News

8 Tips for Evaluating Your Portfolio Before Year’s End

24 November 2014

As 2014 draws to a close, many of us are looking at how our investment portfolios have fared. Fortunately, the market has been fairly calm recently, but it’s always useful to have strategies that will help you achieve your goals and weather—both financially and psychologically—the inevitable bumps in the road. Here are eight ways to see where you stand and formulate a plan for the New Year.

1. Have a game plan for 2015.

What’s important is not just having any game plan, but having a game plan that fits you. Everybody’s situation is different. Work with a professional advisor to develop a plan that takes into account your income, savings, risk tolerance, earning capacity and other personal factors.

2. Know what you own and why.

When the market goes off the tracks, knowing why you originally made a specific investment can help you evaluate whether your reasons still hold, regardless of what the overall market is doing. Understanding how a specific holding fits in your portfolio can also help you consider whether a lower price might actually represent a buying opportunity. If you don’t understand why a security is in your portfolio, call your investment advisor and find out. That knowledge can be particularly important when the market goes south, especially if you’re considering replacing your current holding with another investment.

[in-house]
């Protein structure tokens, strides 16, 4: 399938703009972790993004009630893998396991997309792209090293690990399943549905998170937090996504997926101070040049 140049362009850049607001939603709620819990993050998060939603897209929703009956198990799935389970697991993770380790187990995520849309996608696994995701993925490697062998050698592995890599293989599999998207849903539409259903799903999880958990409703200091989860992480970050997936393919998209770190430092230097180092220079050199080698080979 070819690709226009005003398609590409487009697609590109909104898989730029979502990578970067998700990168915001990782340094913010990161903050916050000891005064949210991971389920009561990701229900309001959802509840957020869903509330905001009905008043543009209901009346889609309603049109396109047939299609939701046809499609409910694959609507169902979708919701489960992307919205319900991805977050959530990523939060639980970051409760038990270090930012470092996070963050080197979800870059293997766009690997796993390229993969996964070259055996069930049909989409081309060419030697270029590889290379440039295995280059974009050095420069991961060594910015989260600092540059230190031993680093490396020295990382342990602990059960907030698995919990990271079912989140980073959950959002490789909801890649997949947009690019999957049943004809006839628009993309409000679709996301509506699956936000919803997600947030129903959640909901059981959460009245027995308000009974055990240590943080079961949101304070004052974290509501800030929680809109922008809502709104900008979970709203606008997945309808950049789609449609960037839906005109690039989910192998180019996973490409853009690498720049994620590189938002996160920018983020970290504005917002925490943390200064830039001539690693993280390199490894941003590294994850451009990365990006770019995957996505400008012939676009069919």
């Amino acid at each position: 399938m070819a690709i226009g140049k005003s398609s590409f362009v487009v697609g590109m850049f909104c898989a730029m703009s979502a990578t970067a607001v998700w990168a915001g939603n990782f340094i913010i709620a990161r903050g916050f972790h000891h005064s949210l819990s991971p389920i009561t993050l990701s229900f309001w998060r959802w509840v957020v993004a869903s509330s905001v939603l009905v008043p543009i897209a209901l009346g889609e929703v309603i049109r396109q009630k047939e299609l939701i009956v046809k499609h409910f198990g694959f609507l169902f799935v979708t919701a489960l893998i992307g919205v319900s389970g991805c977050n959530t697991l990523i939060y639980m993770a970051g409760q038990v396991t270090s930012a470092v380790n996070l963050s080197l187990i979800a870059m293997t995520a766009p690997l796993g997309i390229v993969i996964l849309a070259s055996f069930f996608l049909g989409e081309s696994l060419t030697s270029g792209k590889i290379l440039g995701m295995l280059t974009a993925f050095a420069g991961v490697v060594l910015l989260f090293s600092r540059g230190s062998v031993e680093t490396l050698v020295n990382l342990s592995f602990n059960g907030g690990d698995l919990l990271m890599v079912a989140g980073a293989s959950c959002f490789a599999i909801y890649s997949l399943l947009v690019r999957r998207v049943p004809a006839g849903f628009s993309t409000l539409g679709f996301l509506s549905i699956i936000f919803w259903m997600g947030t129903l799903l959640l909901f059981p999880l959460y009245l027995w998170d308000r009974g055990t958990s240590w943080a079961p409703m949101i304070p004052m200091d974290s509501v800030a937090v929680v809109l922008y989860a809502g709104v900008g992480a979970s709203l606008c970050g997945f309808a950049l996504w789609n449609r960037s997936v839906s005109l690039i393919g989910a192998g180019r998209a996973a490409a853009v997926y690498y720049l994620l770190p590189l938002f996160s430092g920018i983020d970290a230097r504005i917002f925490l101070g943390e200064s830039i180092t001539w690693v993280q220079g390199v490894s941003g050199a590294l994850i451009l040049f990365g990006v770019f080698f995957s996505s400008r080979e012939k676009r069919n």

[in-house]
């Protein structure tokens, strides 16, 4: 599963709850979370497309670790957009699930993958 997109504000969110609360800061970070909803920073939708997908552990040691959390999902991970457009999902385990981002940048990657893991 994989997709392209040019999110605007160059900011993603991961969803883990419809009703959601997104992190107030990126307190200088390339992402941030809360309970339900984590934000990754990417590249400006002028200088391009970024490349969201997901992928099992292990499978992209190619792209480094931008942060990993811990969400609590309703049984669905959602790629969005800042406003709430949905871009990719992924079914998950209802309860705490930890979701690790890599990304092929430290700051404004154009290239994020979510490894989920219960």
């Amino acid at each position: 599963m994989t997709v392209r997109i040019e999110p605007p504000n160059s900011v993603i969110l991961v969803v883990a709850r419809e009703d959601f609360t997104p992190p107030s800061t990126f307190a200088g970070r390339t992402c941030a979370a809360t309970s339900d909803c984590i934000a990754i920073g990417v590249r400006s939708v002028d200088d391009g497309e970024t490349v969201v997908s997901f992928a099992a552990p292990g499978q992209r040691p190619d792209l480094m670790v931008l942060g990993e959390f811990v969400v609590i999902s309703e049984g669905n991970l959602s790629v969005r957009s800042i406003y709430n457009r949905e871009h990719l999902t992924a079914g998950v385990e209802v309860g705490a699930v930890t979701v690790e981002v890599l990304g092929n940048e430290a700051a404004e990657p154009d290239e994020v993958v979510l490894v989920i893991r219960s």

If you’ve got a well-diversified portfolio that includes multiple asset classes, it could be useful to compare its overall performance to relevant benchmarks. If you find that your investments are performing in line with those benchmarks, you might feel better about your overall strategy.

Even a diversified portfolio is no guarantee that you won’t suffer losses, of course. But diversification means that when the S&P 500 drops 10% or 20%, your overall portfolio won’t necessarily drop by the same amount.

3. Remind yourself that the financial markets are cyclical, and be willing to learn from your mistakes.

Even if you wish you had sold at what turned out to be a market peak, or regret having sat out a buying opportunity, you may well get another chance at some point. A good game plan with well-thought-out asset allocation is still the basis of good investment planning.

So if a choice you made earlier in the year now seems rash, sometimes the best strategy is to take a tax loss, learn from the experience, and apply the lesson to future decisions. A financial expert can prepare you and your portfolio to handle—and take advantage of—the market’s ups and downs.

4. Consider playing defense.

During volatile periods in the stock market, many investors reexamine their allocation to such defensive sectors as consumer staples or utilities (though like all stocks, those sectors involve their own risks, and are not necessarily immune from overall market movements). Dividends also can help cushion the impact of price swings. According to Standard and Poor’s, dividend income has represented roughly one-third of the monthly total return on the S&P 500 since 1926, ranging from a high of 53% during the 1940s to a low of 14% in the 1990s, when investors focused on growth.